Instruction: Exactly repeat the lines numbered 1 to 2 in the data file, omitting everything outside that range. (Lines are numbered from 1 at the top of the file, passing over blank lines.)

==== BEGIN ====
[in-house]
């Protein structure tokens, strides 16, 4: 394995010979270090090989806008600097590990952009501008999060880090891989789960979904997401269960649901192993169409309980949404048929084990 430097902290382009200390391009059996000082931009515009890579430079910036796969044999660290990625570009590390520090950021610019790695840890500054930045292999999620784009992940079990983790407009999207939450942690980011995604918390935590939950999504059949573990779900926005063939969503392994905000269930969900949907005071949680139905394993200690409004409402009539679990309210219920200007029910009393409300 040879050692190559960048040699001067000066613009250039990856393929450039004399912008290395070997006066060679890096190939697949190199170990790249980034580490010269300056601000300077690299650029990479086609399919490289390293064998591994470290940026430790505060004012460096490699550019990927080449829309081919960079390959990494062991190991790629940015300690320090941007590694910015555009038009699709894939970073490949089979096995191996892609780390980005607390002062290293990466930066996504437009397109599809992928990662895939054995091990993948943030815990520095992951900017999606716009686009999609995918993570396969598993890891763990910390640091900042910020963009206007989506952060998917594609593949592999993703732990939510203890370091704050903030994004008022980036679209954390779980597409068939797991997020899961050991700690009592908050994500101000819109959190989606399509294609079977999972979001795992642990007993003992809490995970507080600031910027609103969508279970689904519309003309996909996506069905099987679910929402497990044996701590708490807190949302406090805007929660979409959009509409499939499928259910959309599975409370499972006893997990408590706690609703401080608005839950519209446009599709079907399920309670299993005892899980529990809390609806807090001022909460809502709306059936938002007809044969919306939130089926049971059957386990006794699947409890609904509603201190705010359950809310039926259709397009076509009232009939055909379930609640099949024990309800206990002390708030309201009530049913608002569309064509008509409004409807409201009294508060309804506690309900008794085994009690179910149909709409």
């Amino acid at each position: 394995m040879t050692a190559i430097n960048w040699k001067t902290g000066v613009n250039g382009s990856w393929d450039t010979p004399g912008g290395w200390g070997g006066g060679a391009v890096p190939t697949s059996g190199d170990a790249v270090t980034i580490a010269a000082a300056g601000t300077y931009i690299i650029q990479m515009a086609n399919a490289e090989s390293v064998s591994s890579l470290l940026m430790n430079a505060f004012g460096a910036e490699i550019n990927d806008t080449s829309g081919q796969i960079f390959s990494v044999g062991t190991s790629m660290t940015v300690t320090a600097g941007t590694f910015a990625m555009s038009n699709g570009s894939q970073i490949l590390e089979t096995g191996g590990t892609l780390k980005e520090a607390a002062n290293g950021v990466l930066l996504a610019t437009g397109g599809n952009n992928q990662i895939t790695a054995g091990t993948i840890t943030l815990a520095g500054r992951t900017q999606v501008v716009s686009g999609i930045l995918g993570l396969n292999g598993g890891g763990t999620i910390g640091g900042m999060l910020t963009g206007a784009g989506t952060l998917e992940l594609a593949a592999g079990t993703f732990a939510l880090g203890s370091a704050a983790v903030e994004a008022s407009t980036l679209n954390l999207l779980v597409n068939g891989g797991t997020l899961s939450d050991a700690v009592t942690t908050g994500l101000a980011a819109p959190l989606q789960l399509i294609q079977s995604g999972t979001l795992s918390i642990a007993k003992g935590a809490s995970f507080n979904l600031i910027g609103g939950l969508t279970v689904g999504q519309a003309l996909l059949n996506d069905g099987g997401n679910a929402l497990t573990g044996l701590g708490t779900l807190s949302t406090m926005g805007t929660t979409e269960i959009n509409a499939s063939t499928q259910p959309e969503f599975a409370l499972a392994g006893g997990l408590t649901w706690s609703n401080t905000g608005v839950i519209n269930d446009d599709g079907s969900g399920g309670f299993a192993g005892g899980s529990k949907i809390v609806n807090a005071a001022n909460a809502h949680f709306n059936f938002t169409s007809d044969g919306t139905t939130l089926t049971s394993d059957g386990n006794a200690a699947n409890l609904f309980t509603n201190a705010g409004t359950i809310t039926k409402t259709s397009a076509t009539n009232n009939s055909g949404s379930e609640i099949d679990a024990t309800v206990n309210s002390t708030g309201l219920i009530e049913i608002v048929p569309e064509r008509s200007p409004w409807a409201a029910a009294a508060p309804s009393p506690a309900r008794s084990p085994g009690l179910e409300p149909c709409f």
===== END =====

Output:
[in-house]
């Protein structure tokens, strides 16, 4: 394995010979270090090989806008600097590990952009501008999060880090891989789960979904997401269960649901192993169409309980949404048929084990 430097902290382009200390391009059996000082931009515009890579430079910036796969044999660290990625570009590390520090950021610019790695840890500054930045292999999620784009992940079990983790407009999207939450942690980011995604918390935590939950999504059949573990779900926005063939969503392994905000269930969900949907005071949680139905394993200690409004409402009539679990309210219920200007029910009393409300 040879050692190559960048040699001067000066613009250039990856393929450039004399912008290395070997006066060679890096190939697949190199170990790249980034580490010269300056601000300077690299650029990479086609399919490289390293064998591994470290940026430790505060004012460096490699550019990927080449829309081919960079390959990494062991190991790629940015300690320090941007590694910015555009038009699709894939970073490949089979096995191996892609780390980005607390002062290293990466930066996504437009397109599809992928990662895939054995091990993948943030815990520095992951900017999606716009686009999609995918993570396969598993890891763990910390640091900042910020963009206007989506952060998917594609593949592999993703732990939510203890370091704050903030994004008022980036679209954390779980597409068939797991997020899961050991700690009592908050994500101000819109959190989606399509294609079977999972979001795992642990007993003992809490995970507080600031910027609103969508279970689904519309003309996909996506069905099987679910929402497990044996701590708490807190949302406090805007929660979409959009509409499939499928259910959309599975409370499972006893997990408590706690609703401080608005839950519209446009599709079907399920309670299993005892899980529990809390609806807090001022909460809502709306059936938002007809044969919306939130089926049971059957386990006794699947409890609904509603201190705010359950809310039926259709397009076509009232009939055909379930609640099949024990309800206990002390708030309201009530049913608002569309064509008509409004409807409201009294508060309804506690309900008794085994009690179910149909709409």